Two Small Changes That Made All the Difference in My Classroom | Your Teaching Mentor
Want to know the best way I have found to curb excess talking? How about the most equitable and easy way I found to handle classroom jobs? These two seemingly small changes made a huge impact in my classroom!

Let’s talk about ways to curb the chatting first, shall we?

Every morning, each student got 3 bands. I used the hair ties that came in packs of 100 for $1 at Dollar Tree and just kept them in a tin I had from a gift I had received years ago!

I bought 5-6 packs at the beginning of the year and that usually lasted us the entire year—you could even think about putting them on your supply list or wish list for your classroom.  Invariably, I would have some break, or accidentally go home with a child. They also just wore out after a while—at 100 for $1, they aren’t necessarily the highest quality item you will find!

Here’s how the idea works:

The students could wear them on their wrist, keep them on their nametags, supply boxes, or whatever you choose. Each time they blurt out, they put one back in the container we keep them in.

I even developed a nonverbal cue to let them know that they had lost a band, so that I didn’t have to disrupt my teaching.  I would make eye contact with them and just tap my wrist and then point to the tin where the bands were kept.

This way I could keep going with what I was doing, and they simply got up and put the band back in the tin.  They knew right where it was kept (for me it was right on top of our mailboxes, so it was easily accessible, and they saw it often) and they could do that without any further disruption.

In over 20 years of teaching, I had tried several things, but this was by far the one that worked the best for me. It’s great because it’s a visual reminder for the kids, and this way you can be sure you have given them 3 warnings first before giving a more serious consequence. Win/win in my book!!!

The other so-simple-I-can’t-believe-I-didn’t-think-of-it-sooner hack is how I handled classroom jobs.

It was another classroom “chore” that I tried multiple ways of managing before I finally settled on a great, easy solution.  When I was first teaching I had only a few jobs, but kids felt left out because only a few students ever got to help.

Then I purchased a pre-made bulletin board kit, but their jobs didn’t meet my needs.  Then I came up with a list of jobs so that every child had a job that I was changing every week.  Except that I would often forget.

I had students complain that some jobs were almost never used, while others were used multiple times a day.  There was even a year where I thought I would tie persuasive writing to the class jobs, so that kids could convince me that they were the right person for the job.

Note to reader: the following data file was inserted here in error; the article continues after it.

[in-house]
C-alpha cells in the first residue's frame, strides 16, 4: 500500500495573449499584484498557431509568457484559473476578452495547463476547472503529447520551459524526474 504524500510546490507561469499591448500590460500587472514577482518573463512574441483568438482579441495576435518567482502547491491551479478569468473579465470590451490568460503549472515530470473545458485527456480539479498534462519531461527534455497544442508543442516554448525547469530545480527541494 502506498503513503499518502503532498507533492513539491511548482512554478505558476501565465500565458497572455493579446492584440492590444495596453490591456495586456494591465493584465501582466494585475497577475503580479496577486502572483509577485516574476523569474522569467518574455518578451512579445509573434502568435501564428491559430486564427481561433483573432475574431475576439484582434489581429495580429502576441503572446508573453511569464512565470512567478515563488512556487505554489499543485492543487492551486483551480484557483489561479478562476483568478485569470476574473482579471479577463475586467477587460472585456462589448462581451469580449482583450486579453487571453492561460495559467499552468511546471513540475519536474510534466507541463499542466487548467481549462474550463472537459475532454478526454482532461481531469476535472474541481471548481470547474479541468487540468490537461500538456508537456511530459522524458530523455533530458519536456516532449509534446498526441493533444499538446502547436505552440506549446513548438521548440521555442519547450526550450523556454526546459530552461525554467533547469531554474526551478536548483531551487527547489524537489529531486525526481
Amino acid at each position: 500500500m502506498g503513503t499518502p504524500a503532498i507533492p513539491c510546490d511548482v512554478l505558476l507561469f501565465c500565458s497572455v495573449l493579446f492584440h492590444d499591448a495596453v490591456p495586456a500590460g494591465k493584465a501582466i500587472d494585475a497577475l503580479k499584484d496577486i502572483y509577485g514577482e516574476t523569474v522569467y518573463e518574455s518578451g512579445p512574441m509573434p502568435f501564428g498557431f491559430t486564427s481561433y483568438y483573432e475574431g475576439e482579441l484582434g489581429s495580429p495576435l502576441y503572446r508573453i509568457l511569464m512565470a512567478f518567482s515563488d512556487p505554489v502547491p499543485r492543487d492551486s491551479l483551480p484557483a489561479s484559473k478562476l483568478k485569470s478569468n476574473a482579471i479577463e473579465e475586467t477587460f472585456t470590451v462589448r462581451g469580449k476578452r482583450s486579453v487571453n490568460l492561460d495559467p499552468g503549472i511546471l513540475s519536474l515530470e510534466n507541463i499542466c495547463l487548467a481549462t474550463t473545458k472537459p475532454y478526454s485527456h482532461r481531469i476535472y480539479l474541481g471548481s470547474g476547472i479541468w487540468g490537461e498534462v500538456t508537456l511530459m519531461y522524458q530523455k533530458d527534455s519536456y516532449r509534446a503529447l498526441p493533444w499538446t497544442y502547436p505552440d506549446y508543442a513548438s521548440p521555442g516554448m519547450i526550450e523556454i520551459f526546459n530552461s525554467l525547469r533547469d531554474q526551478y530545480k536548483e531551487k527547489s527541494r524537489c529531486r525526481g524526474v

All in all, no matter what approach I took, it was just a headache that I never looked forward to dealing with until I came up with the idea that I will share with you here.

Some of you may already be familiar with Tara West and her blog Little Minds at Work.

She has tons of great ideas for primary grades.  She did a blog post with a printable for a “Lucky Duck.”  She used it to choose a mystery student for staying on task.

However, one day when I was particularly frustrated with jobs and kids complaining about them, I decided to make my “Lucky Duck” the helper for the day.  So each day, during our morning meeting, I pulled one stick and that person was the person who did any job that was needed that day—passing out papers or other materials, helping with calendar (this was a kindergarten classroom), taking things to the office or to other teachers, etc.

If I needed more than one person to help, I just had the Lucky Duck from the previous day fill that position so that there were no arguments.  Once I had selected the Lucky Duck, I put the stick back in the jar with the duck side down, so I knew that student had been selected.  Once all the sticks were duck side down, I knew everyone had had a turn and I could flip them over and start again.  Something else I thought of on my third year making them, that I will save you right now from making the same mistake, is that I just put numbers on the sticks instead of names.  This way they are reusable from year to year.  Just match the number on the stick with your student’s number on your roster. Easy peasy.

Both ideas were simple, low prep and effective while making my teaching life easier and more streamlined.  I hope they are as helpful for you!

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